Ethics, technology and the impact of our decisions on customers and employees - Interview with Cennydd Bowles, a designer and writer focusing on the ethics of emerging technologies. Cennydd joins me today to talk about ethics, technology, emerging technology, design and the impact of the decisions we make on customers and employees. This interview follows on from my recent interview – The Age Of Agile and why agile is more than a tool or method – Interview with Steve Denning – and is number 251 in the series of interviews with authors and business leaders that are doing great things, providing valuable insights, helping businesses innovate and delivering great service and experience to both their customers and their employees.
Tagged with “ethics” (15)
My good friend Erika Hall returns to the show. She’s a founder and principal at Mule Design, and author of the forthcoming book "Conversational Design."
Significant international thinkers deliver the BBC’s flagship annual lecture series
Paul Lloyd speaking at Patterns Day in Brighton on June 30, 2017.
A one-day event for web designers and developers on design systems, pattern libraries, style guides, and components.
Patterns Day is brought to you by Clearleft.
In this episode of the Waking Up podcast, Sam Harris speaks with Tristan Harris about the arms race for human attention, the ethics of persuasion, the consequences of having an ad-based economy, the dynamics of regret, and other topics. You can support the Waking Up podcast at samharris.org/support.
We’ve got Robyn Kanner and Mike Monteiro on the show to talk about ethics in design. When and, more importantly, how should you stand up to a manager when they tell you to design something in a way that feels wrong? Where do ethics and morals collide and how do we navigate that?
This week’s special guest is Tristan Harris, former Design Ethicist at Google and the founder of the Time Well Spent movement. We talk about ethics in design, and how even our best intentions in serving users can often make use of manipulative patterns.
Everywhere you turn, companies are promising to change the world. But when the people already on top promise to change the world, you have to wonder how and for whom. The how isn’t usually in your benefit, and the for whom isn’t usually for you. The world is working exactly as they’ve designed it to work. So if we really want to change it, we need to change not just how we design it, but who is designing it.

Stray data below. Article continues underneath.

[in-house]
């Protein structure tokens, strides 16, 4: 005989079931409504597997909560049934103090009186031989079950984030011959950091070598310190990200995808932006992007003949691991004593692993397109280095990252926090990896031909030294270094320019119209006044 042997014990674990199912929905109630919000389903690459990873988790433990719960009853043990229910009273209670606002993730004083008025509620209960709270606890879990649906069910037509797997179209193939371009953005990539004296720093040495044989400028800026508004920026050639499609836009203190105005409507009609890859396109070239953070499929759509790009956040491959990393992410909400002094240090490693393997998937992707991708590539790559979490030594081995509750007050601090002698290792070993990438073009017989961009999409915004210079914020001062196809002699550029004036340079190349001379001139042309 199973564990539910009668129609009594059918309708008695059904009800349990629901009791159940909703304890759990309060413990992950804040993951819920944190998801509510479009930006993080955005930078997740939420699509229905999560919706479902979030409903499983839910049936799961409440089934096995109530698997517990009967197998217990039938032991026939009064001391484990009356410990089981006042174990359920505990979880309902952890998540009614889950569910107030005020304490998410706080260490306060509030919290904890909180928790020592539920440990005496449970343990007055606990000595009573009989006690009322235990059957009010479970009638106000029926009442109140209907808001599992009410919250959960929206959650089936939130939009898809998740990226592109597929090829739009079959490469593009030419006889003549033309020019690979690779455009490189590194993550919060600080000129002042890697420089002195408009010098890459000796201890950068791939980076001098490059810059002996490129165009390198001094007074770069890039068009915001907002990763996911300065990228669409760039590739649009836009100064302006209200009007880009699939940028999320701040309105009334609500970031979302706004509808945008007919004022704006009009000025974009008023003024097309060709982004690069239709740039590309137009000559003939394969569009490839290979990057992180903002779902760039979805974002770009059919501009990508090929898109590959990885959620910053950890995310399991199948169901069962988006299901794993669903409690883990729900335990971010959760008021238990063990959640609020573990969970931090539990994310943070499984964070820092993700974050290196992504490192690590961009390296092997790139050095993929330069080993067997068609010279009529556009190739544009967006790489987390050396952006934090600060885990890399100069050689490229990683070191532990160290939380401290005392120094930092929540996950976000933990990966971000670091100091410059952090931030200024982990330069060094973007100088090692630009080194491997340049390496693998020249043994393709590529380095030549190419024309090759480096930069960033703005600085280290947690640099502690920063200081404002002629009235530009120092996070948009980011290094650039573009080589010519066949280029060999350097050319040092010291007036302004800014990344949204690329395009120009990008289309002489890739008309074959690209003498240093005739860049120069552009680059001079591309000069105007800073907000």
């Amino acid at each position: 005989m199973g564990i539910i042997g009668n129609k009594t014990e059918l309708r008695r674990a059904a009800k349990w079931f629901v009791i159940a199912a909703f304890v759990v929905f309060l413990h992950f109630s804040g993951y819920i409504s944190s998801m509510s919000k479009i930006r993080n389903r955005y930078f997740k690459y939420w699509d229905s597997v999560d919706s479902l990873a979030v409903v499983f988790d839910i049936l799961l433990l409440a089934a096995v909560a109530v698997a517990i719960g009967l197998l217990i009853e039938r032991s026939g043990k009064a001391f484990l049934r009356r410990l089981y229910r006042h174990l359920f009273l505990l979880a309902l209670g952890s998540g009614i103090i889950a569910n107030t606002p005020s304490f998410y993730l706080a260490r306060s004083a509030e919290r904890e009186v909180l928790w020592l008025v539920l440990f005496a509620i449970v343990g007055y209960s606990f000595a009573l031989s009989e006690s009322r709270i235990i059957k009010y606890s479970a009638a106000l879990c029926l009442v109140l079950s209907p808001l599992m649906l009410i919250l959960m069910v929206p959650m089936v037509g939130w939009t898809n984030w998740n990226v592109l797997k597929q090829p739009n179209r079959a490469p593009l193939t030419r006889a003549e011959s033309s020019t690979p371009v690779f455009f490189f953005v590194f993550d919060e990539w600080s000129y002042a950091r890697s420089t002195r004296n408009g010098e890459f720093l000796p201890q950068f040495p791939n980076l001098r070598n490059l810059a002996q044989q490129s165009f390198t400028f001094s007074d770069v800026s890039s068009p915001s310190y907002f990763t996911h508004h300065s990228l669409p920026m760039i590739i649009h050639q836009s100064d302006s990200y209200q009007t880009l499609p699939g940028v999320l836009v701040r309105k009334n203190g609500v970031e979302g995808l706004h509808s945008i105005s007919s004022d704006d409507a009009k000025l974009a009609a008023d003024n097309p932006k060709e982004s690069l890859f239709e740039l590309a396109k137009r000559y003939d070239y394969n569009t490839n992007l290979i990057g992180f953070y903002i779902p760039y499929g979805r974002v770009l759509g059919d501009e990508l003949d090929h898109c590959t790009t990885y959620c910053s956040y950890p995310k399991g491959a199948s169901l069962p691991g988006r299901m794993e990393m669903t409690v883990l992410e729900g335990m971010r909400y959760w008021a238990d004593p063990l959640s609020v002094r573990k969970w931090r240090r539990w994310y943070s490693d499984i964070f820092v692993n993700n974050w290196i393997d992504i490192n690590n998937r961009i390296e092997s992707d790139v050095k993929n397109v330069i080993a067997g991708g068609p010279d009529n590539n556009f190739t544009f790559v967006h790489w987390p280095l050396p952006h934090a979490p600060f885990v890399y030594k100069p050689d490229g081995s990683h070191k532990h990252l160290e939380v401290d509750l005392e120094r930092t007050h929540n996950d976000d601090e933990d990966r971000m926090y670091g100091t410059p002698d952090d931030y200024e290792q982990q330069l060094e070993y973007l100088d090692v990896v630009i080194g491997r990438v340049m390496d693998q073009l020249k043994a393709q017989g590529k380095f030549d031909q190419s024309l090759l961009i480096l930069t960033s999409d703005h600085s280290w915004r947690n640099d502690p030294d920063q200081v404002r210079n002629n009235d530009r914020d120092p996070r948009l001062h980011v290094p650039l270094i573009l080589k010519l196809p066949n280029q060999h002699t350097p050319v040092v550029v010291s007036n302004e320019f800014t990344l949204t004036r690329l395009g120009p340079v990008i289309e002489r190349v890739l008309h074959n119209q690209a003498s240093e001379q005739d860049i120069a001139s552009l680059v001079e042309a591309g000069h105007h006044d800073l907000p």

How user interfaces are designed to trick us. Plus, the legacy of Victorian computing pioneer Ada Lovelace.
Ever subscribed to a mailing list by mistake? Booked travel insurance without noticing? Then you’ve fallen for a Dark Pattern.
This week on the podcast we investigate the murky world of Dark Patterns: user interfaces that use psychological techniques to trick us into doing things we might otherwise not do.
And as a new exhibition dedicated to Ada Lovelace opens at the Science Museum, we find out why the Victorian computing whizz is the hottest ticket in town 200 years on.
Nathalie Nahai is joined by digital product designer Cennydd Bowles, Channel 4 News tech journalist Geoff White, designer Dan Lockton and Science Museum curator Tilly Blyth.
MIT’s Media Lab makes a strong claim to being the place where the future is designed. A class called Science Fiction to Science Fabrication, taught by researchers Dan Novy and Sophia Brueckner, makes that connection direct by using science fiction as an inspiration for real-world inventions.
Sci-fi is full of imagined technologies, some plausible (killer robots), some far-out (time-traveling DeLoreans). Students in this class mine the work of authors like Philip K. Dick, Isaac Asimov, J. G. Ballard, Ray Bradbury, and William Gibson for ideas, such as an empathy testing machine like the one used to identify androids in Blade Runner.
But most science fiction writers aren’t advocating that we build their technologies; they’re asking how we would use, or misuse, them. That’s exactly why Brueckner and Novy decided to put science fiction in front of the students at the MIT Media Lab. “Reading science fiction is kind of like ethics class for inventors,” says Brueckner. Traditionally, technology schools ask ‘how do we build it?’ This class asks a different question: ‘should we?’
Novy adds, “With the ability of any technology or application to go viral over the planet in 24 hours, I think it is even more important to think about what you’re doing before you release it into the wild.”
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